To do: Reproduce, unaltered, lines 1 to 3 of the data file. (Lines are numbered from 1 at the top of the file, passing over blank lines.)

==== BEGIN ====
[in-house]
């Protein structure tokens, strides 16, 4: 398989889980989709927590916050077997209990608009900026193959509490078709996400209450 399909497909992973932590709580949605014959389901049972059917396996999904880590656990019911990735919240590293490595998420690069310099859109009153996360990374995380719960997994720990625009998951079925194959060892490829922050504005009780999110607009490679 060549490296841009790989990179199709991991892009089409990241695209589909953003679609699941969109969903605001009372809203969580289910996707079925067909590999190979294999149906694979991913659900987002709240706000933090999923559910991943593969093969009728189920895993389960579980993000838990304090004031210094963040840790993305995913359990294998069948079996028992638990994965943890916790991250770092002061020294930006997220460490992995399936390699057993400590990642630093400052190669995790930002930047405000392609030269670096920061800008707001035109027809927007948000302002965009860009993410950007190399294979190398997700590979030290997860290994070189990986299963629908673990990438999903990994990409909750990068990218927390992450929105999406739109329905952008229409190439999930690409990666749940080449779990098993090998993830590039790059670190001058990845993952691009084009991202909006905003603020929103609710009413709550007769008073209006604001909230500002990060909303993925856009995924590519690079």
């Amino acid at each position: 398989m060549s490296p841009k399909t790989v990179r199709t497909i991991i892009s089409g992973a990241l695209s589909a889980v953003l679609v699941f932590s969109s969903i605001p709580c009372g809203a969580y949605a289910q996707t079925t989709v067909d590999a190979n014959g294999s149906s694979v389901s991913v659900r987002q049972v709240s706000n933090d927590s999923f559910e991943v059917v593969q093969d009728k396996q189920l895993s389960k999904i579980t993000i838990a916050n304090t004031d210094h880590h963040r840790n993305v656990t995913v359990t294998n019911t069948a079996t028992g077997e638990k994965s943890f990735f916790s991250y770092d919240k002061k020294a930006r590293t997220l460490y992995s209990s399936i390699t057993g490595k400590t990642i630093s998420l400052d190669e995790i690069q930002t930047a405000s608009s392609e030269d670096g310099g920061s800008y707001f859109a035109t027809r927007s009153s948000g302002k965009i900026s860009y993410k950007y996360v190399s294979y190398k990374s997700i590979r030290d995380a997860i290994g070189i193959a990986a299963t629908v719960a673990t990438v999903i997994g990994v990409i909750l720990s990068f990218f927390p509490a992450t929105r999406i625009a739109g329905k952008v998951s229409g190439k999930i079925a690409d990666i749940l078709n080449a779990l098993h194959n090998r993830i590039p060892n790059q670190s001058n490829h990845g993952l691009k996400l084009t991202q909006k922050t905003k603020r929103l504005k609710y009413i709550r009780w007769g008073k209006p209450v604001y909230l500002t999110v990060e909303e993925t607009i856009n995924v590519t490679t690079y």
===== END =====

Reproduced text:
[in-house]
């Protein structure tokens, strides 16, 4: 398989889980989709927590916050077997209990608009900026193959509490078709996400209450 399909497909992973932590709580949605014959389901049972059917396996999904880590656990019911990735919240590293490595998420690069310099859109009153996360990374995380719960997994720990625009998951079925194959060892490829922050504005009780999110607009490679 060549490296841009790989990179199709991991892009089409990241695209589909953003679609699941969109969903605001009372809203969580289910996707079925067909590999190979294999149906694979991913659900987002709240706000933090999923559910991943593969093969009728189920895993389960579980993000838990304090004031210094963040840790993305995913359990294998069948079996028992638990994965943890916790991250770092002061020294930006997220460490992995399936390699057993400590990642630093400052190669995790930002930047405000392609030269670096920061800008707001035109027809927007948000302002965009860009993410950007190399294979190398997700590979030290997860290994070189990986299963629908673990990438999903990994990409909750990068990218927390992450929105999406739109329905952008229409190439999930690409990666749940080449779990098993090998993830590039790059670190001058990845993952691009084009991202909006905003603020929103609710009413709550007769008073209006604001909230500002990060909303993925856009995924590519690079």
């Amino acid at each position: 398989m060549s490296p841009k399909t790989v990179r199709t497909i991991i892009s089409g992973a990241l695209s589909a889980v953003l679609v699941f932590s969109s969903i605001p709580c009372g809203a969580y949605a289910q996707t079925t989709v067909d590999a190979n014959g294999s149906s694979v389901s991913v659900r987002q049972v709240s706000n933090d927590s999923f559910e991943v059917v593969q093969d009728k396996q189920l895993s389960k999904i579980t993000i838990a916050n304090t004031d210094h880590h963040r840790n993305v656990t995913v359990t294998n019911t069948a079996t028992g077997e638990k994965s943890f990735f916790s991250y770092d919240k002061k020294a930006r590293t997220l460490y992995s209990s399936i390699t057993g490595k400590t990642i630093s998420l400052d190669e995790i690069q930002t930047a405000s608009s392609e030269d670096g310099g920061s800008y707001f859109a035109t027809r927007s009153s948000g302002k965009i900026s860009y993410k950007y996360v190399s294979y190398k990374s997700i590979r030290d995380a997860i290994g070189i193959a990986a299963t629908v719960a673990t990438v999903i997994g990994v990409i909750l720990s990068f990218f927390p509490a992450t929105r999406i625009a739109g329905k952008v998951s229409g190439k999930i079925a690409d990666i749940l078709n080449a779990l098993h194959n090998r993830i590039p060892n790059q670190s001058n490829h990845g993952l691009k996400l084009t991202q909006k922050t905003k603020r929103l504005k609710y009413i709550r009780w007769g008073k209006p209450v604001y909230l500002t999110v990060e909303e993925t607009i856009n995924v590519t490679t690079y």